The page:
Dyslexia-A Student’s Perspective

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My name is Jade Wheeler and I am reportedly one out of five children that have been diagnosed with “Dyslexia” in Australia. I am now thirteen years old and I still struggle with Dyslexia.

I want to make a difference by getting the Government/Education Department to add Dyslexia to the four-year Teachers Bachelor’s degree done at University. The Federal Government has only passed a law to add “Dyslexia” under the “Disability Discrimination Act.” I want to advocate on the lack of Dyslexia Teacher Training at University level which through my research and personal experience is the number one reason that so many children in Australia are either diagnosed very late or go through the educational system struggling. This leads to frustration, low self-esteem and kids dropping out of school.

Dyslexia is a specific learning difficulty which is neurological in origin. It happens when individuals have a significant deficit in phonological/orthographic components of language, making spelling reading and mathematics difficult. Some of the core difficulties include auditory and short-term memory, multi-tasking, recognising and retrieving words from vocabulary and short-term memory. This is only the tip of the iceberg of what these kids have to go through. Dyslexia is not a single test diagnosis but a series of multiple tests such as IQ battery, achievement test and questionnaires, this can only be analysed by a psychologist.

I remember starting school struggling to read. I couldn’t cope with math’s and I was teased and bullied for my lack of knowledge of simple spelling words. I only remember one of my teachers even knowing what the word “Dyslexia” meant. I was one of the lucky ones whose parents went outside the school system to get me help from trained professionals that taught me phonics and eventually how to read more than a few words on a page. I was 8 years old at the time. I remember my mum would book a meeting at the start of every school year to educate my new teacher on what Dyslexia was and how simple adjustments would help me improve.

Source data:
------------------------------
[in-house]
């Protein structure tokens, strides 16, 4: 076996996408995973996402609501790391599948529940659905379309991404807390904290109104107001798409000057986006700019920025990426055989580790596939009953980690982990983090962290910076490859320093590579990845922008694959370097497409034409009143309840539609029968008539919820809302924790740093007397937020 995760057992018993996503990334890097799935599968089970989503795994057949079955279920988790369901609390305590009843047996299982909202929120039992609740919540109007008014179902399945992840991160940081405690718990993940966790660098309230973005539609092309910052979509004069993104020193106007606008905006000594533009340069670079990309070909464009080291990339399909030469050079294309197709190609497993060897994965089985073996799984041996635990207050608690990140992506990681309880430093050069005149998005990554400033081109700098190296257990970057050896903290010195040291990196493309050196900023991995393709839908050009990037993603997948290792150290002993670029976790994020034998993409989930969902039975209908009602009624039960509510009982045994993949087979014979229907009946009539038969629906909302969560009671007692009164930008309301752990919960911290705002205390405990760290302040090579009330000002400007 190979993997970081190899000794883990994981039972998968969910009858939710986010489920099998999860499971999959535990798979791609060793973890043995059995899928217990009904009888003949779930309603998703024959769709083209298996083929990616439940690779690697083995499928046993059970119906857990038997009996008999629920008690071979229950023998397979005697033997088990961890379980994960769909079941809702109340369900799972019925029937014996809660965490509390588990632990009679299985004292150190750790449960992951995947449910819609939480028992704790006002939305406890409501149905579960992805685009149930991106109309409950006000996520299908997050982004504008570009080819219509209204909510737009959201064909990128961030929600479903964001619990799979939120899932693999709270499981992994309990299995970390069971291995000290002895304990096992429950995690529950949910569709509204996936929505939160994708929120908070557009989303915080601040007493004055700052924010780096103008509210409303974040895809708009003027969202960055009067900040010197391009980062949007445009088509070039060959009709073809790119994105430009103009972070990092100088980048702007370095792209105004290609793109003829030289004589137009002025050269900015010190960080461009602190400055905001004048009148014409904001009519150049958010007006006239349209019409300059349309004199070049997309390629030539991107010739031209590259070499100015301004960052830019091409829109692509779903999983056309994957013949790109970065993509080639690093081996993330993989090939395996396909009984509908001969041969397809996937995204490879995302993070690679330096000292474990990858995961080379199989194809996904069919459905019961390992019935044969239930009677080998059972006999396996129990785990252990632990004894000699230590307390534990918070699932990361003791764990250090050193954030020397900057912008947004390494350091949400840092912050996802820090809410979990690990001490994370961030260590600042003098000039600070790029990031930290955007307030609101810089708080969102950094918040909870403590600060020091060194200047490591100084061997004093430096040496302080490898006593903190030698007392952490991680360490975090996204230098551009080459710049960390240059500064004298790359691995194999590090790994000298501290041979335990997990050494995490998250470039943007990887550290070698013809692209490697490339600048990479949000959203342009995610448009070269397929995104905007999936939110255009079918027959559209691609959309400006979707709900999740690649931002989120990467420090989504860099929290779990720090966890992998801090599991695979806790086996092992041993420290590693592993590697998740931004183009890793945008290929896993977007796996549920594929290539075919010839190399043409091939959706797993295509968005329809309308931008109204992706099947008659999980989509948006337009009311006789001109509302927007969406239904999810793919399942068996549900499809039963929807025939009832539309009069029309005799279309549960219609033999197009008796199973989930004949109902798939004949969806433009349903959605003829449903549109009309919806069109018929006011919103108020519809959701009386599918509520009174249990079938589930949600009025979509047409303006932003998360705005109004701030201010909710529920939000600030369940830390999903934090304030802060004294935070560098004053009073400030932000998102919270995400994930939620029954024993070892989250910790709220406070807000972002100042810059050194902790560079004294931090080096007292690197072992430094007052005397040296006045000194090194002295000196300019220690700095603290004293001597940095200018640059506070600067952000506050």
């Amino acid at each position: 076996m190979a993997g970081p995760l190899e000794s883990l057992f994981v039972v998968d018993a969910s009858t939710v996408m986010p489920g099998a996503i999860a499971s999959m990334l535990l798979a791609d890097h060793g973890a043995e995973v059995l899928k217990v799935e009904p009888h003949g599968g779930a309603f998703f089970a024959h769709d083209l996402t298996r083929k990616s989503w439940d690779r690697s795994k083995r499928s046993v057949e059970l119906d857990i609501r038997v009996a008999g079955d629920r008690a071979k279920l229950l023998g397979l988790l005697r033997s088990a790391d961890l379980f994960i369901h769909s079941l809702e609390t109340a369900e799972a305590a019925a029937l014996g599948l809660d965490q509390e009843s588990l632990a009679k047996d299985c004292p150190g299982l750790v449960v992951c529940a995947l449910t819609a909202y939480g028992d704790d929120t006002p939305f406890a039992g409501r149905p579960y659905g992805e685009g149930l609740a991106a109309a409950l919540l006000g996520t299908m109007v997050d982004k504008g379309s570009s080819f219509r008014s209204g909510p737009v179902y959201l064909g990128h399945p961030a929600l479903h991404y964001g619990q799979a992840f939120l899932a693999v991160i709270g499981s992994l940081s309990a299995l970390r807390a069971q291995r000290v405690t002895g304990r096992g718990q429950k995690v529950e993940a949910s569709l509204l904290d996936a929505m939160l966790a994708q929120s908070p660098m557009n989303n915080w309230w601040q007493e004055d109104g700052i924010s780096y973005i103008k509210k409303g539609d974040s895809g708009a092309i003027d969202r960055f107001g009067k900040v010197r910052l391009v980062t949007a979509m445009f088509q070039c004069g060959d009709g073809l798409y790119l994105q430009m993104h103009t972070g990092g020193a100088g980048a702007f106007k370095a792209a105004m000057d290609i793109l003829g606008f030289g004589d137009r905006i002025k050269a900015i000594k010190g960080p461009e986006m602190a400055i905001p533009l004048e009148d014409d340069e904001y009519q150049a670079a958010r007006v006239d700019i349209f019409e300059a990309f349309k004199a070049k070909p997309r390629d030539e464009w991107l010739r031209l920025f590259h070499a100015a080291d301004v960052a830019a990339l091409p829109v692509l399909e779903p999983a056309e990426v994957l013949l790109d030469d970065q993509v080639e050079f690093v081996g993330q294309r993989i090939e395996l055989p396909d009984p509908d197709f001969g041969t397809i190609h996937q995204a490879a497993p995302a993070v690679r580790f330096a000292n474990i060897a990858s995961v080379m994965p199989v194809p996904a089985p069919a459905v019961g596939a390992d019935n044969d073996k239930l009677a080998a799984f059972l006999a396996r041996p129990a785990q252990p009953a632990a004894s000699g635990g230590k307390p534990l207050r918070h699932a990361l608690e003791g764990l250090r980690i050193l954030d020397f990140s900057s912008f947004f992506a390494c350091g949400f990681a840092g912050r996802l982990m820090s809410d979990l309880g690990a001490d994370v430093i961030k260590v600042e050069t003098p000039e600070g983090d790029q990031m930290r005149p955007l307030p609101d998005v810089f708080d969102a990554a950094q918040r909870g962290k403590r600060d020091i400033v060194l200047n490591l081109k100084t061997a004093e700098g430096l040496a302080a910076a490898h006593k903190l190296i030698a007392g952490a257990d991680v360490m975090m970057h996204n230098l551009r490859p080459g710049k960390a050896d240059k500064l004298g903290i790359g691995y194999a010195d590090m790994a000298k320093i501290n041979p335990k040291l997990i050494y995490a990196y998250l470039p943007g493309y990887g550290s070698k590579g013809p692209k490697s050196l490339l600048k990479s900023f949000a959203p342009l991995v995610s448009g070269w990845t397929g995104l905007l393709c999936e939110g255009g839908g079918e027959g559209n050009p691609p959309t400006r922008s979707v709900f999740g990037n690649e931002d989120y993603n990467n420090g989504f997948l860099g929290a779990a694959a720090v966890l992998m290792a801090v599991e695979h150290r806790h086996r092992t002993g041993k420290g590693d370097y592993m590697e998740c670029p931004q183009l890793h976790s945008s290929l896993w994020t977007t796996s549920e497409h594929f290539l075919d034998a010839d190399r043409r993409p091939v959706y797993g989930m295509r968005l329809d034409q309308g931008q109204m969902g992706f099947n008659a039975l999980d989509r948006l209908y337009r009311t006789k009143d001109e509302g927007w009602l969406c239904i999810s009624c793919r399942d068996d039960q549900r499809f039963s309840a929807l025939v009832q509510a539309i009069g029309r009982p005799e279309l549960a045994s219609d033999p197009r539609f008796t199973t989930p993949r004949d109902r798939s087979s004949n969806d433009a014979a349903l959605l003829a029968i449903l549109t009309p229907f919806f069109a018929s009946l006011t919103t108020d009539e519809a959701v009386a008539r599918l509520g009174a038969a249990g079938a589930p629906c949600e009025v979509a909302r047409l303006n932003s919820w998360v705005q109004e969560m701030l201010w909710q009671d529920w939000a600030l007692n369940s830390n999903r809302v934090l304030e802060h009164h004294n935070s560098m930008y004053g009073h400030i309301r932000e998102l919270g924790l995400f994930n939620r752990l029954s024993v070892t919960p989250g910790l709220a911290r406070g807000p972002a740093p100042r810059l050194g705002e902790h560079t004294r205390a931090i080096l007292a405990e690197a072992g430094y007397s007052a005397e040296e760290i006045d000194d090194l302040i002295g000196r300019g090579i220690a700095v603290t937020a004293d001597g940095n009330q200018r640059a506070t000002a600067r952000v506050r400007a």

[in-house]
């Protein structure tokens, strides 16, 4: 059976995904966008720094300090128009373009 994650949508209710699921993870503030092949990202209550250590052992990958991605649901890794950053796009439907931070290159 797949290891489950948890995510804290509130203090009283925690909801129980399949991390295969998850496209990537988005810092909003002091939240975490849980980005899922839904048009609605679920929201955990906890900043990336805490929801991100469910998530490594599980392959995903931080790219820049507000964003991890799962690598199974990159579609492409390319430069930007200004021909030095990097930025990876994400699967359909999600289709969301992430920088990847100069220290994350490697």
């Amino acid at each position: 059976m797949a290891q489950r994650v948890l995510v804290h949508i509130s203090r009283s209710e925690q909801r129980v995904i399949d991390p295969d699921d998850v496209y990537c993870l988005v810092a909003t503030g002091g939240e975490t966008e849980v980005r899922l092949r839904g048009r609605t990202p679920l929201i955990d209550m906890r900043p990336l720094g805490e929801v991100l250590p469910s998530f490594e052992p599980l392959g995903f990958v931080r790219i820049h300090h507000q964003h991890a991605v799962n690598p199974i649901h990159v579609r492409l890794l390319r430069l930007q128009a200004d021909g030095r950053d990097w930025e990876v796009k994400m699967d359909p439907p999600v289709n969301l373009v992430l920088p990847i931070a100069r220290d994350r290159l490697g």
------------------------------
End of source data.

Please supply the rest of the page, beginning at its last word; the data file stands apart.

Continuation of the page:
I worked very hard outside school and very hard inside school to try to catch up with my peers. I only wish that as lovely as all my teachers had been that they had had the knowledge to recognise the child in the corner, who felt she was dumb, who some accused of being lazy or inattentive, who ended up going to a psychologist because she thought she felt so alone. When I did an IQ test, I was so happy to find out that I was bright and smart, and I just needed the proper tuition.

There is so much evidence-based training on Dyslexia. The greatest results are achieved up to year three, and after that it becomes more difficult to make an impact on the child. Early childhood teachers have the greatest power for the greatest change therefore it is super important that they are able to have an understanding that the child is dyslexic and be able to implement what the child needs to progress. I can’t tell you how important “Phonics” is in these early years, not just for Dyslexic kids but all children learning to read and write. Dr Wolf explains, “Teachers need to be empowered to identify children who are not responding to classroom literacy instruction.” Once the teachers know how to identify that a child is dyslexic, there are multiple platforms that they can use and should be trained in. Technology such as Cpen reader, speech to text WordQ and coloured contact sheets can be used after the child as learnt phonics to help them work their way through school and make the best out of it.

The National Inquiry into teaching of Literacy (NITL) said half of the 34 Bachelor of Education Teacher Training Courses spent less than 5% of the four-year curriculum learning how to teach reading. Dr Wolf, Director at Centre for Reading/Language Research – Tufts University said, “The teaching of reading in most schools is based on ideology and not research.” She also said “There has been an alarming decrease in reading standards in recent years, one third of the population was classified functionally illiterate, with most teachers ill equipped to teach reading to children with learning difficulties.

I am asking the Australian Government and Education department to include “Dyslexia” as part of all “bachelor’s degrees in education at University” This will allow them to recognise and help children with Dyslexia. I am aware that this is not the fault of individual teachers, many of whom do their best with the resources they have. Talking to teachers they say there is little or no teaching on dyslexia and very little time spent on how to teach literacy properly using evidence-based approaches in Australian Universities. Graduate teachers say without the knowledge they find it difficult to identify or provide correct instruction to the kids. Many dyslexics can and have achieved great things. They have been known to do very well in the areas of business, design and architecture, creative arts, science and computers, music sports and acting to name a few. We need change, we need to give these children a fair go, we need to unlock the potential within this next generation of “Out of the Box Thinkers!”